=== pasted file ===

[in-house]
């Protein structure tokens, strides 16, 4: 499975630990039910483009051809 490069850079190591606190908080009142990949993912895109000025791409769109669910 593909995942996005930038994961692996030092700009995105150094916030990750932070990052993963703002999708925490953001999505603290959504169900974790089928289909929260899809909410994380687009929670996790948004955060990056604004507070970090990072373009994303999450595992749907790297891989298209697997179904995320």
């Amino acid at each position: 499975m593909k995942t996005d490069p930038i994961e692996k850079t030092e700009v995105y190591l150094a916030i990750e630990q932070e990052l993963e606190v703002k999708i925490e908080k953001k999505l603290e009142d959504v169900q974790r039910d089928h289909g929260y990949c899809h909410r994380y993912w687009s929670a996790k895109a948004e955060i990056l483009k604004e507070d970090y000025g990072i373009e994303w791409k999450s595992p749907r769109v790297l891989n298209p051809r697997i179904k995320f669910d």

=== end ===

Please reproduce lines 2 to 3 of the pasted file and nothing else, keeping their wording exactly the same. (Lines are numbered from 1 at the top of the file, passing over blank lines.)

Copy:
């Protein structure tokens, strides 16, 4: 499975630990039910483009051809 490069850079190591606190908080009142990949993912895109000025791409769109669910 593909995942996005930038994961692996030092700009995105150094916030990750932070990052993963703002999708925490953001999505603290959504169900974790089928289909929260899809909410994380687009929670996790948004955060990056604004507070970090990072373009994303999450595992749907790297891989298209697997179904995320």
């Amino acid at each position: 499975m593909k995942t996005d490069p930038i994961e692996k850079t030092e700009v995105y190591l150094a916030i990750e630990q932070e990052l993963e606190v703002k999708i925490e908080k953001k999505l603290e009142d959504v169900q974790r039910d089928h289909g929260y990949c899809h909410r994380y993912w687009s929670a996790k895109a948004e955060i990056l483009k604004e507070d970090y000025g990072i373009e994303w791409k999450s595992p749907r769109v790297l891989n298209p051809r697997i179904k995320f669910d």